Although revered as a franchise and beloved by many Pennsylvanians, the Steelers and Rooney have not escaped controversy. In August 2004, it was reported that the Steelers received $5 million in state funds for a new $12-million amphitheater. This was in addition to the $158 million in public subsidies the organization received to build Heinz Field, where the team plays its home games. It was pointed out that because the Steelers don’t own any taxable property, the Rooneys have avoided paying city and county real estate taxes.
Rooney was caught up in controversy in 2008 when he declined to discipline one of his players, James Harrison, who was arrested after slapping his girlfriend. Rooney initially appeared to excuse Harrison’s violence, which followed a disagreement with the woman over christening their son.
But perhaps the most controversial action Rooney ever took was to come out in support of Obama during the 2008 U.S. presidential campaign. Rooney—a lifelong, anti-abortion Republican—publicly endorsed Obama as he battled rival Hillary Clinton in the Pennsylvania primary. Rooney raised money for Obama, campaigned in the western part of the state for him, and presented the liberal Democrat with his own personalized Pittsburgh Steelers jersey. This act infuriated many Steelers fans who flooded the conservative-leaning Pittsburgh Tribune Review editorial board with letters.
Rooney’s son, Jim Rooney, explained why his father backed Obama: “There was just a visceral connection between my father and Obama. He loved how enthusiastic young people were getting for him, and when you get to my father’s age, you start to hope the future is bright for generations beyond.”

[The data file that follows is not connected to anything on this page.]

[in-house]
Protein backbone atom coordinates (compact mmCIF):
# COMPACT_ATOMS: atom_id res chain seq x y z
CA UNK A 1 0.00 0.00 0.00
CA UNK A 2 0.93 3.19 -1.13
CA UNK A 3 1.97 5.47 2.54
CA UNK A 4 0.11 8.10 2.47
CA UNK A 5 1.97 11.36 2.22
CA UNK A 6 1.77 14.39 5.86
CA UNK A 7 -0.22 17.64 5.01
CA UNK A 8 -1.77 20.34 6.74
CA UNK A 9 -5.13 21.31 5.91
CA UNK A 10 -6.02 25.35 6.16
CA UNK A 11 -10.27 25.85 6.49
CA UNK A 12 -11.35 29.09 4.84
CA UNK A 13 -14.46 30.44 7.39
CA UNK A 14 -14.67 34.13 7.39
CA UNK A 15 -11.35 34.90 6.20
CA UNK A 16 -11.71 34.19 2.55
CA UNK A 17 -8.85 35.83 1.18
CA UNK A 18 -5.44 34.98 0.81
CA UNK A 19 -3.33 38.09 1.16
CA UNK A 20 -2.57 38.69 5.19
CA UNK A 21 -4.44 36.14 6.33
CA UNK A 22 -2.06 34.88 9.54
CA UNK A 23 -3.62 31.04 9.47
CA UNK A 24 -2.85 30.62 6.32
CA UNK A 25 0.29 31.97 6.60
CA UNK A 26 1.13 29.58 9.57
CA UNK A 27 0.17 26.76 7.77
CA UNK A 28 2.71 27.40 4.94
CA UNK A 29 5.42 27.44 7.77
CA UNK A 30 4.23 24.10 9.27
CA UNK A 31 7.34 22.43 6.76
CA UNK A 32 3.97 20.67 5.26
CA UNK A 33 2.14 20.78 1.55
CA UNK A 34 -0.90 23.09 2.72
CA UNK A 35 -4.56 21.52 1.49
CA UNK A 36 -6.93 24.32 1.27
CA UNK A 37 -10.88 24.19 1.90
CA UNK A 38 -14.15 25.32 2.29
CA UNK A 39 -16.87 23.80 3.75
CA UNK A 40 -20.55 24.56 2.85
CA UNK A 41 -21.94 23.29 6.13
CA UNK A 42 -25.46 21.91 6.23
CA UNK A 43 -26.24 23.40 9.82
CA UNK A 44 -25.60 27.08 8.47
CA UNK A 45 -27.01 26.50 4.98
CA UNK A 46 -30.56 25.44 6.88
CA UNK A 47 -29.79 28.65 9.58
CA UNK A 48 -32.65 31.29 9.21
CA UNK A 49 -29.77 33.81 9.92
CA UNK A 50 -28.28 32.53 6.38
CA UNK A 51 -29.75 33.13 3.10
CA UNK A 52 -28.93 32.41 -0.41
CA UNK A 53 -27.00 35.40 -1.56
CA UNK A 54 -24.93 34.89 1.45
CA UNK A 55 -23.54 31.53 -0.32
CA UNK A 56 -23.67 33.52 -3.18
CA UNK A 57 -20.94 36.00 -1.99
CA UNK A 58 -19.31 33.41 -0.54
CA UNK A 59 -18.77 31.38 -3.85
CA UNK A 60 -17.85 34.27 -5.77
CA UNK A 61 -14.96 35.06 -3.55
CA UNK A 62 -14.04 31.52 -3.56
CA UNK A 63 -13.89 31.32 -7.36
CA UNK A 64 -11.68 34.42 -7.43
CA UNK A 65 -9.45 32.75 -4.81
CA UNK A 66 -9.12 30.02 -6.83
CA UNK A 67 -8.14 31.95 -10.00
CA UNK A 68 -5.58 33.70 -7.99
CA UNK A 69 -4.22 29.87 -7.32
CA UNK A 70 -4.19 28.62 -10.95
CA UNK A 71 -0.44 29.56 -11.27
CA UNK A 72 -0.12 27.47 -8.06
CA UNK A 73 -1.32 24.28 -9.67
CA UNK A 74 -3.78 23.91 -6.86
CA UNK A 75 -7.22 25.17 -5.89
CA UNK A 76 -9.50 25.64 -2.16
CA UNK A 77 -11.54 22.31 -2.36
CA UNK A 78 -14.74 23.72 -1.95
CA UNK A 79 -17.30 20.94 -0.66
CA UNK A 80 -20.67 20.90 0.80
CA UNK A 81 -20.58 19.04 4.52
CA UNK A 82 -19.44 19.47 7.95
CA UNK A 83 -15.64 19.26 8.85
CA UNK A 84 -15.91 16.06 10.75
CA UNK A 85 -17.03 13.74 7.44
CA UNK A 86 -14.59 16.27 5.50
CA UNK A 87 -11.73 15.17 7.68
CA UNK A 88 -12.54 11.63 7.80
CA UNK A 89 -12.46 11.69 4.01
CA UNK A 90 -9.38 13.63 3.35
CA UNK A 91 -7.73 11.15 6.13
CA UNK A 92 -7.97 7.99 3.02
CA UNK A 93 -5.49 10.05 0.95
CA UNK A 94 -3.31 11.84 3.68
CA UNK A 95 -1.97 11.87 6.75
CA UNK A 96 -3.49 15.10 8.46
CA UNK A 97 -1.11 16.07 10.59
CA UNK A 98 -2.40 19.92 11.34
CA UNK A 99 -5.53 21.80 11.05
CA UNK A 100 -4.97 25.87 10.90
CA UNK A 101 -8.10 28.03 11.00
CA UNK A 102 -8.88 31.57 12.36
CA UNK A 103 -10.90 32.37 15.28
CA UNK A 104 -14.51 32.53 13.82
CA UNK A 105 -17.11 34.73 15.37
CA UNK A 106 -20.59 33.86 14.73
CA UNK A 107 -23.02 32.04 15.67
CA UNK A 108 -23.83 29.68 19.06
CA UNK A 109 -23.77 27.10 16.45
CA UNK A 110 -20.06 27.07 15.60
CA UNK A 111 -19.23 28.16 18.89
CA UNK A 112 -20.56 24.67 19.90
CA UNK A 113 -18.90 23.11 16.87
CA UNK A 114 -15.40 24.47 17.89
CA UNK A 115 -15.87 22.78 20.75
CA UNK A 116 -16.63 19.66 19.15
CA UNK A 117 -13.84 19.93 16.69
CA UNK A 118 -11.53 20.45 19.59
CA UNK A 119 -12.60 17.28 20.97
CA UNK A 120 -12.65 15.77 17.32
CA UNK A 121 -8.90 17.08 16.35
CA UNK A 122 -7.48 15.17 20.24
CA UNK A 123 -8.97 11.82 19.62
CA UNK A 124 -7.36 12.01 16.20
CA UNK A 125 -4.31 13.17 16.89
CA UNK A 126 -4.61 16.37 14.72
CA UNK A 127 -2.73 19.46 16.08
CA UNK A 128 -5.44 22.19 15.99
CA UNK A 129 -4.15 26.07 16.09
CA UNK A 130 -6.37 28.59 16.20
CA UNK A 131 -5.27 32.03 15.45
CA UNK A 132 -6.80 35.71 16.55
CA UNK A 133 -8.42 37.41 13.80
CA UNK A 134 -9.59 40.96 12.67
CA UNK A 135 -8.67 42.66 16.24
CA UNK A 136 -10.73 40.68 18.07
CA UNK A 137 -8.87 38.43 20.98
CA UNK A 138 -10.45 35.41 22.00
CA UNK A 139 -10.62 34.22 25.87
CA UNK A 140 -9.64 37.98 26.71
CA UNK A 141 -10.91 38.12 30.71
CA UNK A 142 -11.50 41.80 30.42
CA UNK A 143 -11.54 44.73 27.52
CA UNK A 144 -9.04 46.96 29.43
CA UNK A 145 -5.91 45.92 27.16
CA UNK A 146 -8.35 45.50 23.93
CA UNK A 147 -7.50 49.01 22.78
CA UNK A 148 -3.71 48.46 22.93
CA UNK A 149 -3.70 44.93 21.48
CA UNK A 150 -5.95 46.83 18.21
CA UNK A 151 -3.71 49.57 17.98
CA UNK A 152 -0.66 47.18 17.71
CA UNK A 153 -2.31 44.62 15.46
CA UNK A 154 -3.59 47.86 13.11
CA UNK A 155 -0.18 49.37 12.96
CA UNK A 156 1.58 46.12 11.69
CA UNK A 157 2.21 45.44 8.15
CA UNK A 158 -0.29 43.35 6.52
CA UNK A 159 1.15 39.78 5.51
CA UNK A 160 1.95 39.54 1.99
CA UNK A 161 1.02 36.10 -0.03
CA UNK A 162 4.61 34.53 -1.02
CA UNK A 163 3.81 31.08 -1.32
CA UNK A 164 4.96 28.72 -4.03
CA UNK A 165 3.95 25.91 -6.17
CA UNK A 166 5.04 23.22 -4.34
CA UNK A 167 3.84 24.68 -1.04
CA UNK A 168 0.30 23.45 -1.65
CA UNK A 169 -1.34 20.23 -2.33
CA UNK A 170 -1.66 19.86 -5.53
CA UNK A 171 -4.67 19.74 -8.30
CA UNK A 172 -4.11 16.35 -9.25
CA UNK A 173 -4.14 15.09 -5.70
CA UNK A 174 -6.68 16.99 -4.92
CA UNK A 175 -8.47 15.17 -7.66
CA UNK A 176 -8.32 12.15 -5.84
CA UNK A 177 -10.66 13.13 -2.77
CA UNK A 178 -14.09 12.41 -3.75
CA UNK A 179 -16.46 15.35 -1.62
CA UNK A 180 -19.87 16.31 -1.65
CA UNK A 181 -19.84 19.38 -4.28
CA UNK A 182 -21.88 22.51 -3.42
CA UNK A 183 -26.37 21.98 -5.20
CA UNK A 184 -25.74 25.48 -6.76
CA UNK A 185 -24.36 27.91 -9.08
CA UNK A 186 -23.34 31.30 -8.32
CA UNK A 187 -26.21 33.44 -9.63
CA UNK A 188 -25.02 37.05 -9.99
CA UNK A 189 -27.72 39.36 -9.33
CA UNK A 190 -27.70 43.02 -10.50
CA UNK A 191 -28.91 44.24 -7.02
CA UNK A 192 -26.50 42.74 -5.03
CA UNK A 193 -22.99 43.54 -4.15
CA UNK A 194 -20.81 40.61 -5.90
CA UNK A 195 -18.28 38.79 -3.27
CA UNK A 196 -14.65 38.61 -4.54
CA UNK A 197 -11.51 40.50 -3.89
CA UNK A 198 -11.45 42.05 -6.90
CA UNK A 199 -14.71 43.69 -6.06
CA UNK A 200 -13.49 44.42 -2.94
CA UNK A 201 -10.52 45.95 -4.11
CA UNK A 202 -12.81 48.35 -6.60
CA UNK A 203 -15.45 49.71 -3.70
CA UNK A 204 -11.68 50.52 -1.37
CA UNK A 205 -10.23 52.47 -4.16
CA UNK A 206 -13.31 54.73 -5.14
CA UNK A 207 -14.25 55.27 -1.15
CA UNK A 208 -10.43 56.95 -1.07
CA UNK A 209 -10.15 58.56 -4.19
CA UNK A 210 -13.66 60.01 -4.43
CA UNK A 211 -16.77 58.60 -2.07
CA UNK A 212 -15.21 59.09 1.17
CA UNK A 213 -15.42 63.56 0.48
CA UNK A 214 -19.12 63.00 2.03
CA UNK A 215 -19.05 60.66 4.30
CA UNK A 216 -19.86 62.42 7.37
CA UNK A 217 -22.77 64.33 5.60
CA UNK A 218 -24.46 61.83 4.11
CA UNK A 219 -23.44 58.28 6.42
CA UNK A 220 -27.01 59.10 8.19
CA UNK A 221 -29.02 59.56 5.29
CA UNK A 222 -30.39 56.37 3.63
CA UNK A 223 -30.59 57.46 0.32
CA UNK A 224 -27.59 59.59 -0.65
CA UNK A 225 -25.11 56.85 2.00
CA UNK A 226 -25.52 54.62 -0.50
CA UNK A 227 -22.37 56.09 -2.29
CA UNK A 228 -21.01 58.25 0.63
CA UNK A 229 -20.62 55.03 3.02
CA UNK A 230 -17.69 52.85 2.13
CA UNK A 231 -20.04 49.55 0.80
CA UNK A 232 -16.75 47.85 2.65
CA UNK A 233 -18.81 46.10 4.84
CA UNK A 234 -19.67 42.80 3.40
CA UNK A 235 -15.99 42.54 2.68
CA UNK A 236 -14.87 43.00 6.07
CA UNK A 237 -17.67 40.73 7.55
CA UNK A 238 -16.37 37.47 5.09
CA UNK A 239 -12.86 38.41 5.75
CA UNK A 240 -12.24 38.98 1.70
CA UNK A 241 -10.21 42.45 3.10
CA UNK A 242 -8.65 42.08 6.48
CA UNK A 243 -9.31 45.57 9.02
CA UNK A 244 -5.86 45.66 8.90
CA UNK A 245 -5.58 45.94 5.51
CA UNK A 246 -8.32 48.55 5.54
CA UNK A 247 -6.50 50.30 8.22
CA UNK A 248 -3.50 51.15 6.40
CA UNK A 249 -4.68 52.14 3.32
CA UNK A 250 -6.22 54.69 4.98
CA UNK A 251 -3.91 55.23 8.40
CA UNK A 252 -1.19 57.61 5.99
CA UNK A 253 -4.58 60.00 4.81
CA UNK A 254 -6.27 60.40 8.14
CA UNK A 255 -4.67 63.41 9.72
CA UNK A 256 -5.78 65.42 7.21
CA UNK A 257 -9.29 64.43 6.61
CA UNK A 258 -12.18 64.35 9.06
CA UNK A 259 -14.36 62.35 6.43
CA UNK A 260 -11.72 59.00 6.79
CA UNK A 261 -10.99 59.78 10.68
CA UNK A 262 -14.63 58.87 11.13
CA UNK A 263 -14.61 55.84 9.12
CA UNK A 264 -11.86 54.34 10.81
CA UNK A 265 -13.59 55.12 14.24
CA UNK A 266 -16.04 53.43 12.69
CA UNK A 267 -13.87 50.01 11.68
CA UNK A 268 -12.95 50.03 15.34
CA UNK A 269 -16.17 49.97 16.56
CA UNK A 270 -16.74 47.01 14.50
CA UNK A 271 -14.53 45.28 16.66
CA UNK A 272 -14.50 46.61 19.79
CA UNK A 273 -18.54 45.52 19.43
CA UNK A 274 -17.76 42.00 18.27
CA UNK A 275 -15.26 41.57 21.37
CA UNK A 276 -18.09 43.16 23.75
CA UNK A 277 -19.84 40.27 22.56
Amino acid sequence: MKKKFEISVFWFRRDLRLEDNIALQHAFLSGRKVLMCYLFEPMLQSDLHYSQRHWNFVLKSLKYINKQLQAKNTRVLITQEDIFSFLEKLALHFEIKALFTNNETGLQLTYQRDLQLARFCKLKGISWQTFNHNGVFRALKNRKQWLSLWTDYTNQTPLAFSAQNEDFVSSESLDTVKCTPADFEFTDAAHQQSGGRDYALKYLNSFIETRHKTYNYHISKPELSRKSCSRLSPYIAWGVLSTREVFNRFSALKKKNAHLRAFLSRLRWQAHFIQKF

Rooney has been seriously involved in efforts to help Ireland. He is the benefactor of the Rooney Prize for Irish Literature, which has helped the careers of writers such as Desmond Hogan, Kate Cruise O’Brien, Glenn Patterson and Colum McCann. He is vice-chairman of The American Ireland Fund, which he co-founded in 1976 and has helped raise $300 million for peace and education programs in Ireland.
He is also a major backer of the Ireland Institute of Pittsburgh, a program founded in 1989 to promote mutual understanding between the communities in Northern Ireland and to support Ireland’s economic development. Much of Rooney’s focus has been on Newry, where his father’s family came from, to help bring U.S. investment to the town and arrange exchange programs in Pittsburgh for Newry youth.
Rooney’s legacy in Northern Ireland is reflected in a Steelers-themed bar in a disused linen mill in one of the roughest parts of northwest Belfast.
Rooney, a millionaire several times over, thanks to the Steelers’ $900 million value, currently lives with his wife in the North Pittsburgh home he grew up in—a modest red brick, two-story house with a small front porch. The house is only blocks away from Heinz Field, and Rooney has often walked to games through the struggling neighborhood.
The king of Pittsburgh (by Denis Staunton, Irish Times)
Rooney Rule helps reward namesake (by Gene Wojciechowski, ESPN)
Why Dan Rooney Fell for Obama (by Gene Collier, Pittsburgh Post-Gazette)
The Rooneys of Pittsburgh Hold to Their Trusted Path (by Leonard Shapiro, Washington Post)